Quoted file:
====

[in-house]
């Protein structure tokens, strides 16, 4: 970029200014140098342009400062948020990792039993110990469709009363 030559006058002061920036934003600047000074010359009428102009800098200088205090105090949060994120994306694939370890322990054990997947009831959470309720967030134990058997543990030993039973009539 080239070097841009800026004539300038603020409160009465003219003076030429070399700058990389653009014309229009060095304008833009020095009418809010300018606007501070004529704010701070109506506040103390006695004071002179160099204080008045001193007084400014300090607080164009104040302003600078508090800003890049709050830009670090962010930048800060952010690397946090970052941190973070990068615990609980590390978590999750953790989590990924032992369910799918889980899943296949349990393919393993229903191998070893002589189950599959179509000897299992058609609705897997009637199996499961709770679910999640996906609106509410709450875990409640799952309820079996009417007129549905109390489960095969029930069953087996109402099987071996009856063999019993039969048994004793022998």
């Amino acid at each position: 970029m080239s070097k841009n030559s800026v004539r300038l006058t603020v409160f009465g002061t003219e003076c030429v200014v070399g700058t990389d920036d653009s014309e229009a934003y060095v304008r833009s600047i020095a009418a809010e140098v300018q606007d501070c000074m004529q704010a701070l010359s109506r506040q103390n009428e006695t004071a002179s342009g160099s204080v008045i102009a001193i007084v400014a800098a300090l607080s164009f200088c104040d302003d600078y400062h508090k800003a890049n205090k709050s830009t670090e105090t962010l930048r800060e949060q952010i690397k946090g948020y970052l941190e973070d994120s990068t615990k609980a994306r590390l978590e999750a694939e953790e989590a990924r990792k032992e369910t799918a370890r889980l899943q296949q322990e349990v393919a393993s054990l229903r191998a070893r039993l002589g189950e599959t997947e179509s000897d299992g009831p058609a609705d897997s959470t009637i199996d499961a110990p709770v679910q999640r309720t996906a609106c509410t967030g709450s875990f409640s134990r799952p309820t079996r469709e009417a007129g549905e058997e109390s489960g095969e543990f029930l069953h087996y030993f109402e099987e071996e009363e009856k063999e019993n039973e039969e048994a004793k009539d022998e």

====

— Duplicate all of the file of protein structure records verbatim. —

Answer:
[in-house]
């Protein structure tokens, strides 16, 4: 970029200014140098342009400062948020990792039993110990469709009363 030559006058002061920036934003600047000074010359009428102009800098200088205090105090949060994120994306694939370890322990054990997947009831959470309720967030134990058997543990030993039973009539 080239070097841009800026004539300038603020409160009465003219003076030429070399700058990389653009014309229009060095304008833009020095009418809010300018606007501070004529704010701070109506506040103390006695004071002179160099204080008045001193007084400014300090607080164009104040302003600078508090800003890049709050830009670090962010930048800060952010690397946090970052941190973070990068615990609980590390978590999750953790989590990924032992369910799918889980899943296949349990393919393993229903191998070893002589189950599959179509000897299992058609609705897997009637199996499961709770679910999640996906609106509410709450875990409640799952309820079996009417007129549905109390489960095969029930069953087996109402099987071996009856063999019993039969048994004793022998």
């Amino acid at each position: 970029m080239s070097k841009n030559s800026v004539r300038l006058t603020v409160f009465g002061t003219e003076c030429v200014v070399g700058t990389d920036d653009s014309e229009a934003y060095v304008r833009s600047i020095a009418a809010e140098v300018q606007d501070c000074m004529q704010a701070l010359s109506r506040q103390n009428e006695t004071a002179s342009g160099s204080v008045i102009a001193i007084v400014a800098a300090l607080s164009f200088c104040d302003d600078y400062h508090k800003a890049n205090k709050s830009t670090e105090t962010l930048r800060e949060q952010i690397k946090g948020y970052l941190e973070d994120s990068t615990k609980a994306r590390l978590e999750a694939e953790e989590a990924r990792k032992e369910t799918a370890r889980l899943q296949q322990e349990v393919a393993s054990l229903r191998a070893r039993l002589g189950e599959t997947e179509s000897d299992g009831p058609a609705d897997s959470t009637i199996d499961a110990p709770v679910q999640r309720t996906a609106c509410t967030g709450s875990f409640s134990r799952p309820t079996r469709e009417a007129g549905e058997e109390s489960g095969e543990f029930l069953h087996y030993f109402e099987e071996e009363e009856k063999e019993n039973e039969e048994a004793k009539d022998e």